A few weeks ago, I told Sarah of Well Dined that all I wanted to do this Fall is bake, bake, bake, and I wondered whether she would mind eating nothing but cookies for lunch when we got together. She thoughtfully responded that we should make empanadas.
And after we made these, we congratulated ourselves over and over again because the filling is so delicious. I mean seriously, we were both sneaking spoonfuls of filling as we assembled the empanadas, and licking our fingers when we were done. It’s amazing.
You should make yourself a batch of empanadas right away, so you will know what I’m talking about!
If you’ve been hanging out here for a while, then you already know how dearly I love Sarah of Well Dined.
She is one of my favorite people on the planet! Sarah has been unspeakably kind and generous to me in the seven years (!) we’ve known each other. She is thoughtful, thought-provoking, and hilarious. She is bold—and I don’t just mean her hair—and she pursues life fully. I am grateful to Sarah for stretching me as a cook, for her encouragement and patience through all of my motherhood woes, and for being the best friend a girl could ask for.
Which is why I am so excited to be cooking from Well Dined for the September Secret Recipe Club challenge!
Months ago, when Sarah joined the SRC, I mentally earmarked this spinach and gruyère strata to make whenever I got assigned to cook from her blog. But…surprise! During one of our subsequent lunches, she mentioned this amazing caramelized French toast she makes, and I knew my life would not be complete without it, so I decided to make that instead. And then, when the assignment actually happened, I got so excited about making somekind ofravioli, which Sarah makes all the time—and we talk about endlessly—that I threw out all my breakfast plans entirely. This somehow turned into the joy of hiding vegetables inside of pasta sauce.
Lately, I’ve been eating it almost every day, with beet hummus, for breakfast scrambled with eggs, instead of rice with Indian food.
And then Sarah and I decided to combine our powers for good and make a colorful, healthy lunch totally based on cauliflower.
I am NOT on the low-carb bandwagon. Wheat would have to go extinct for me to give it up for the rest of my life. Despite these truths, I really love replacing grains with cauliflower.
Here’s the thing. I am the type of person who wants to spend time eating. It’s hard for me to feel “done” eating if my plate is clean in five minutes or less, even if I’ve actually had enough calories to fill me up. This is why vegetables, and cauliflower specifically, are amazing. More volume for less calories, longer meals with less overeating just because I still have the munchies.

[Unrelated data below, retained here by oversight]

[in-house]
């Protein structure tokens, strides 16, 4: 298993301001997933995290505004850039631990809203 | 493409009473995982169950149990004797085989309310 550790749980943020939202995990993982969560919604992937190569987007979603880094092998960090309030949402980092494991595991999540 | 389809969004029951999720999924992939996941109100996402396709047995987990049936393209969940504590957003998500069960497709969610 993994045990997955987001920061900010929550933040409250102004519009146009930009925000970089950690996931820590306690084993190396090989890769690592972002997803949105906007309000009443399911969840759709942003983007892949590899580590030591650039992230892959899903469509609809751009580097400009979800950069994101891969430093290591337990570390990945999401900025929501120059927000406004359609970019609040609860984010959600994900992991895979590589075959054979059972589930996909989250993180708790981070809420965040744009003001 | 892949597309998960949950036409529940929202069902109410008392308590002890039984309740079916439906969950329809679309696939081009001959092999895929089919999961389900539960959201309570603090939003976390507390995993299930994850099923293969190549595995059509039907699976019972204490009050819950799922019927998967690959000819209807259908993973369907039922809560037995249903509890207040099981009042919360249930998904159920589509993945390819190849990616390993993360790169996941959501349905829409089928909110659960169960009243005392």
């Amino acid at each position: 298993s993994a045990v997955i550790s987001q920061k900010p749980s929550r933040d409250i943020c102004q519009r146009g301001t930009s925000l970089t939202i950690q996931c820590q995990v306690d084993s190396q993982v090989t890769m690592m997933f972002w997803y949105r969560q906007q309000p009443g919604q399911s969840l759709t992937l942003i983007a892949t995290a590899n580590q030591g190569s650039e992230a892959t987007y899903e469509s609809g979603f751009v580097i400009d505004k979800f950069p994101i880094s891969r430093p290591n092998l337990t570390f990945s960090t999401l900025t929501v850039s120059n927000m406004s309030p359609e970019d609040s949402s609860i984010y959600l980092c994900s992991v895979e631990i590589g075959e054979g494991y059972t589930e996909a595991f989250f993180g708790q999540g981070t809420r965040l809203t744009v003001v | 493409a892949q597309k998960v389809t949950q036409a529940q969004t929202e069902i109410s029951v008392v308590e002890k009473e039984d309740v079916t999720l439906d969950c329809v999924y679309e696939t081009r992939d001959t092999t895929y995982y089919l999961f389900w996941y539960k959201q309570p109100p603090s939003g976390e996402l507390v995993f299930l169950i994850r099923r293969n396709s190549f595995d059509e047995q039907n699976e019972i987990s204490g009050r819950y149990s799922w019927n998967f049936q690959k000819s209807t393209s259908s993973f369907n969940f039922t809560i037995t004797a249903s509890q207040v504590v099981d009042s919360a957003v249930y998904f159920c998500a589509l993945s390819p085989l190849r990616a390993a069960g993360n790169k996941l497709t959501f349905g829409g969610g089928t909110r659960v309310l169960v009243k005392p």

This rainbow bowl is delicious and surprising. There are a lot of components, but all together they make an incredibly satisfying meal!
I like to collect cookbooks. Mostly pretty ones. Often written by bloggers I enjoy and famous chefs.
Yet, like everyone in my generation, when I want to figure out what is for dinner, I usually ask Pinterest.
Which is why it’s so weird that I have been cooking lately from magazine clippings and *gasp* the actual pages of the books on my shelves!
When I found this grain salad as I was idly flipping through a magazine one morning, I immediately wrote all of the ingredients on my grocery list and purchased them the next day. I love whole grain salads, and you should, too!
This week, Sarah and I were feeling super laid back. We started our lunch planning at noon on the day of. (Just for context, we typically start cooking around 11.)
Our conversation went something like this:
Sarah: I just woke up. (cut to me, crumbling inside with jealousy) Me: I have a headache. Let’s make something easy. Sarah: …pbj? Me: Same page.
Yet somehow, an hour later, we found ourselves poaching eggs and rubbing sourdough slices with garlic.
Food bloggers be crazy.
This was the most delicious impromptu meal I can think of. We cobbled together ingredients (mostly) from our combined fridges and gardens, and I humbly submit that these open face sandwiches are magic.
I was a ripe 13-year-old when I first took a formal German class. Middle schoolers are delighted by the idea of pretending to be someone they are not, so it probably comes as no surprise that I thoroughly enjoyed picking out a German name to go by. (I’m still a little sad that this tradition is falling by the wayside. P.S., my “German” name was Andrea.)
Before I share the next tidbit from my early German career, let me first apologize to everyone named Günter, and all German women and German people in general. Because, you see, as my equally pimpled friends and I perused the list of German names in our textbooks, we were struck by how funny they sounded. For some reason, our mirth centered on the name Günter, as we pictured a ruddy and rotund, aproned German mother calling for her son out the front door while stirring a very large bowl of dough.
We, unfortunately, spent the rest of the year pretending to stir invisible bowls of dough and giggling.
This image popped back into my head as Sarah and I were wrestling with the bowl of spaetzle dough.
And, by the way: it’s pronounced “sh-paytes-luh.” Don’t let me hear you calling it “spatsl.”